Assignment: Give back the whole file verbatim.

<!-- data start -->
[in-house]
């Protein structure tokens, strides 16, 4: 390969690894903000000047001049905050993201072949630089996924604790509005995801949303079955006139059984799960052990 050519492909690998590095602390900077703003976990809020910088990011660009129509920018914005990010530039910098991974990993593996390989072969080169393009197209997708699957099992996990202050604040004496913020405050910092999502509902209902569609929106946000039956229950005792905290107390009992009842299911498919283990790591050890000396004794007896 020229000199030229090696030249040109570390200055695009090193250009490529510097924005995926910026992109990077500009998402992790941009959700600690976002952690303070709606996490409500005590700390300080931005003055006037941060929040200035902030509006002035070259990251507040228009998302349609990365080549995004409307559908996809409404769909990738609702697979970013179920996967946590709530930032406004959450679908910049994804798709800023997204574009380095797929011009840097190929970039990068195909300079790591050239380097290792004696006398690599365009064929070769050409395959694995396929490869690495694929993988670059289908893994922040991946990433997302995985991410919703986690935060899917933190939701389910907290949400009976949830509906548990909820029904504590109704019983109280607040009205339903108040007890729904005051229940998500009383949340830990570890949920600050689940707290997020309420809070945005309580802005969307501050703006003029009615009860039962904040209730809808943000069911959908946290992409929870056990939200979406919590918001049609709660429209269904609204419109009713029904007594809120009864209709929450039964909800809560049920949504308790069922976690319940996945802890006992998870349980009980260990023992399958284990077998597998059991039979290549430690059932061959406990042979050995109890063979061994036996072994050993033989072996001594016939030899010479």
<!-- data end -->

[in-house]
């Protein structure tokens, strides 16, 4: 390969690894903000000047001049905050993201072949630089996924604790509005995801949303079955006139059984799960052990 050519492909690998590095602390900077703003976990809020910088990011660009129509920018914005990010530039910098991974990993593996390989072969080169393009197209997708699957099992996990202050604040004496913020405050910092999502509902209902569609929106946000039956229950005792905290107390009992009842299911498919283990790591050890000396004794007896 020229000199030229090696030249040109570390200055695009090193250009490529510097924005995926910026992109990077500009998402992790941009959700600690976002952690303070709606996490409500005590700390300080931005003055006037941060929040200035902030509006002035070259990251507040228009998302349609990365080549995004409307559908996809409404769909990738609702697979970013179920996967946590709530930032406004959450679908910049994804798709800023997204574009380095797929011009840097190929970039990068195909300079790591050239380097290792004696006398690599365009064929070769050409395959694995396929490869690495694929993988670059289908893994922040991946990433997302995985991410919703986690935060899917933190939701389910907290949400009976949830509906548990909820029904504590109704019983109280607040009205339903108040007890729904005051229940998500009383949340830990570890949920600050689940707290997020309420809070945005309580802005969307501050703006003029009615009860039962904040209730809808943000069911959908946290992409929870056990939200979406919590918001049609709660429209269904609204419109009713029904007594809120009864209709929450039964909800809560049920949504308790069922976690319940996945802890006992998870349980009980260990023992399958284990077998597998059991039979290549430690059932061959406990042979050995109890063979061994036996072994050993033989072996001594016939030899010479």